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NASA Needs Your Help to Find Steve and Here’s How

Glowing in mostly purple and green colors, a new celestial phenomenon is sparking the interest of scientists, photographers and astronauts. The display was initially discovered by a group of citizen scientists who took pictures of the unusual lights and playfully named them “Steve.” Scientists have since learned more about the purples and greens, and have given it a more accurate name: Strong Thermal Emission Velocity Enhancement, which can still can be shortened to STEVE.

The Aurora Named STEVE
STEVE (Strong Thermal Emission Velocity Enhancement) and the Milky Way at Childs Lake, Manitoba, Canada. The picture is a composite of 11 images stitched together.
Credits: Krista Trinder

Mystery of Purple Lights in Sky Solved With Help From Citizen Scientists

When a thin purple ribbon of light appeared and starting glowing in the midnight sky over Regina, Canada, in 2016, Notanee Bourassa knew that what he was seeing was not normal. Having watched the northern lights for almost 30 years, he knew this wasn’t an aurora. It was something else.

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A citizen science project called Aurorasaurus, funded by NASA and the National Science Foundation, wants your help gathering photos so they can learn more about this mysterious phenomenon. Aurorasaurus tracks appearances of auroras — and now STEVE — around the world through users submitting reports and photographs directly on its mobile app and on

Research about STEVE is providing a new visual identifier to help track the chemical and physical processes going on in near Earth space. This information can ultimately help us better understand the space weather near Earth which can interfere with satellites and communications signals.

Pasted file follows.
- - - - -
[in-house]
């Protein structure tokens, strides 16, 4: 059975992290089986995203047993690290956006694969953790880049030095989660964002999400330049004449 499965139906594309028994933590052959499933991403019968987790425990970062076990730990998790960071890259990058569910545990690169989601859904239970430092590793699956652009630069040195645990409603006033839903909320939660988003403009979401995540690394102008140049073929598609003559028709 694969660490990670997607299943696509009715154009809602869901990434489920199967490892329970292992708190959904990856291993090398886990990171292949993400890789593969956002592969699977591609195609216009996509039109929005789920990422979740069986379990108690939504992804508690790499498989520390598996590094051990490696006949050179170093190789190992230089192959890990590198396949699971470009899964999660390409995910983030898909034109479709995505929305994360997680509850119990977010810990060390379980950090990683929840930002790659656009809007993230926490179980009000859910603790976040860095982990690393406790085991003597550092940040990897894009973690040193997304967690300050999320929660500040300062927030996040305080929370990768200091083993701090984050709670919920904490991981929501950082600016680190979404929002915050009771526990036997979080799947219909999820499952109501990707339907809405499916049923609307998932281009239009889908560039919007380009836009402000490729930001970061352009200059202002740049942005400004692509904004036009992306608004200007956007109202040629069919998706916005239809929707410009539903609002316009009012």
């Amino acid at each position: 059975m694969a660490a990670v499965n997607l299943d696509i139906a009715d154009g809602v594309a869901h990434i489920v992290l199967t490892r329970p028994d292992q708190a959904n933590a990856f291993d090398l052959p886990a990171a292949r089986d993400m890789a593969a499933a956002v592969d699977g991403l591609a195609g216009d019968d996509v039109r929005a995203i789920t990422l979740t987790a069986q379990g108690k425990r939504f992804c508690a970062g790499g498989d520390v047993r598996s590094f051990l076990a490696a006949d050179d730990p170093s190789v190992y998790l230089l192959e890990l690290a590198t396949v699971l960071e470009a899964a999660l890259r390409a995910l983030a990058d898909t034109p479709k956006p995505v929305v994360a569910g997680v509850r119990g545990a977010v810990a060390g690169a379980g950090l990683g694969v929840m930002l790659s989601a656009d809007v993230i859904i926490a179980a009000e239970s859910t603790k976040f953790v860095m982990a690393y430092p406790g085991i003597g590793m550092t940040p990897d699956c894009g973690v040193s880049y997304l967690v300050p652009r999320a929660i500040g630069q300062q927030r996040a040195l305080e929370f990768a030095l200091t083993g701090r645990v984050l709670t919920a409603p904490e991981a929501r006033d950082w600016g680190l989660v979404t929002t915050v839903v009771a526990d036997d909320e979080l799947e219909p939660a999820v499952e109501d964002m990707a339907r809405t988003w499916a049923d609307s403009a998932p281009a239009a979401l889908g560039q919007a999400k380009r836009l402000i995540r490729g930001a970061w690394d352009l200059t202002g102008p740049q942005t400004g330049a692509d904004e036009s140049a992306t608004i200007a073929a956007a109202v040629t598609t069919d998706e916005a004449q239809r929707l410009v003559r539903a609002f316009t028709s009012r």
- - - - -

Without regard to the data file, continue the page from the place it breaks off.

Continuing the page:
Whether you’re an astronaut, a scientist, or an intrepid sky gazer, you can help scientists learn more about STEVE’s appearance, lifecycle and implications.

What should you know if you want to see STEVE? Below are tips from what we have learned so far to help you in your STEVE hunting.

  1. STEVE appears closer to the equator than where normal — often green — auroras appear. It appears approximately 5-10 degrees farther south in the Northern Hemisphere. This means it could appear overhead at latitudes similar to Calgary, Canada.
  2. The phenomenon has been reported from the United Kingdom, Canada, Alaska, northern U.S. states and New Zealand.
  3. STEVE is a very narrow arc, aligned east-west, and extends for hundreds or thousands of miles.
  4. Sometimes the phenomenon is accompanied by a rapidly evolving green picket fence structure that is short-lived.
  5. STEVE can last 20 minutes to an hour.
  6. STEVE has only been spotted so far in the presence of an aurora (but auroras often occur without STEVE). Scientists are investigating to learn more about how the two phenomena are connected.
  7. STEVE may only appear in certain seasons. It was not observed from October 2016 to February 2017. It also wasn’t seen from October 2017 to February 2018.
    • STEVE mostly emits light in purple hues.

      picket fence auroral structure
      The purple ribbon of STEVE is accompanied with green lights in a picket fence structure. Credits: © Megan Hoffman

      Steve (and aurora) sightings can be reported at or with the Aurorasaurus free mobile apps on Android and iOS. Anyone can sign up, receive alerts and submit reports for free.

      By Kasha Patel
      NASA’s Goddard Space Flight Center, Greenbelt, Md.